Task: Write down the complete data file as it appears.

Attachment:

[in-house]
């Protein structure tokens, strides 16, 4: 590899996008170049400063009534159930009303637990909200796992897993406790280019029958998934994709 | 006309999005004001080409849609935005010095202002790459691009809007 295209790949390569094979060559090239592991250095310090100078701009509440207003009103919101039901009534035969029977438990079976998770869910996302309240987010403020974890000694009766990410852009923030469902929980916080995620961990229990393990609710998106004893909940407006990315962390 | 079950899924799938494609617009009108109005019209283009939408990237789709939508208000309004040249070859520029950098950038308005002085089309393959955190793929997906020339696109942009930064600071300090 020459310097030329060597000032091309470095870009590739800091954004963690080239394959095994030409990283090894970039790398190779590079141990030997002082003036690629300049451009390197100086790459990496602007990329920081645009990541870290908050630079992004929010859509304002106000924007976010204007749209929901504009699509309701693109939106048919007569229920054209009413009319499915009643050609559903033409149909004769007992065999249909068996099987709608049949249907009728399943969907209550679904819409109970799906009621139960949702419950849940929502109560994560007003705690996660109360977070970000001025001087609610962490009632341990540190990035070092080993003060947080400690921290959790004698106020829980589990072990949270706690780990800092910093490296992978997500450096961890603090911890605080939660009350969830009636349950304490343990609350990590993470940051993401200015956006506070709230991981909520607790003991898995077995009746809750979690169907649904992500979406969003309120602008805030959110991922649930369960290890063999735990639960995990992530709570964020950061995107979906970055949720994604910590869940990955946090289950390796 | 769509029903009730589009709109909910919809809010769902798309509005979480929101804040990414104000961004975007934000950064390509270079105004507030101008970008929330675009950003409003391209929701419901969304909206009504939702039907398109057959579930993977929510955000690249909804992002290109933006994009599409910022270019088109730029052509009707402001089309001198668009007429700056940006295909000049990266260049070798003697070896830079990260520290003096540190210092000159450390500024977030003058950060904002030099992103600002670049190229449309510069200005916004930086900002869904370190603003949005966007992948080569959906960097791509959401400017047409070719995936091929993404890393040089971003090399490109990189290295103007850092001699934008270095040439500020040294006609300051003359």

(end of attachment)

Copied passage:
[in-house]
């Protein structure tokens, strides 16, 4: 590899996008170049400063009534159930009303637990909200796992897993406790280019029958998934994709 | 006309999005004001080409849609935005010095202002790459691009809007 295209790949390569094979060559090239592991250095310090100078701009509440207003009103919101039901009534035969029977438990079976998770869910996302309240987010403020974890000694009766990410852009923030469902929980916080995620961990229990393990609710998106004893909940407006990315962390 | 079950899924799938494609617009009108109005019209283009939408990237789709939508208000309004040249070859520029950098950038308005002085089309393959955190793929997906020339696109942009930064600071300090 020459310097030329060597000032091309470095870009590739800091954004963690080239394959095994030409990283090894970039790398190779590079141990030997002082003036690629300049451009390197100086790459990496602007990329920081645009990541870290908050630079992004929010859509304002106000924007976010204007749209929901504009699509309701693109939106048919007569229920054209009413009319499915009643050609559903033409149909004769007992065999249909068996099987709608049949249907009728399943969907209550679904819409109970799906009621139960949702419950849940929502109560994560007003705690996660109360977070970000001025001087609610962490009632341990540190990035070092080993003060947080400690921290959790004698106020829980589990072990949270706690780990800092910093490296992978997500450096961890603090911890605080939660009350969830009636349950304490343990609350990590993470940051993401200015956006506070709230991981909520607790003991898995077995009746809750979690169907649904992500979406969003309120602008805030959110991922649930369960290890063999735990639960995990992530709570964020950061995107979906970055949720994604910590869940990955946090289950390796 | 769509029903009730589009709109909910919809809010769902798309509005979480929101804040990414104000961004975007934000950064390509270079105004507030101008970008929330675009950003409003391209929701419901969304909206009504939702039907398109057959579930993977929510955000690249909804992002290109933006994009599409910022270019088109730029052509009707402001089309001198668009007429700056940006295909000049990266260049070798003697070896830079990260520290003096540190210092000159450390500024977030003058950060904002030099992103600002670049190229449309510069200005916004930086900002869904370190603003949005966007992948080569959906960097791509959401400017047409070719995936091929993404890393040089971003090399490109990189290295103007850092001699934008270095040439500020040294006609300051003359």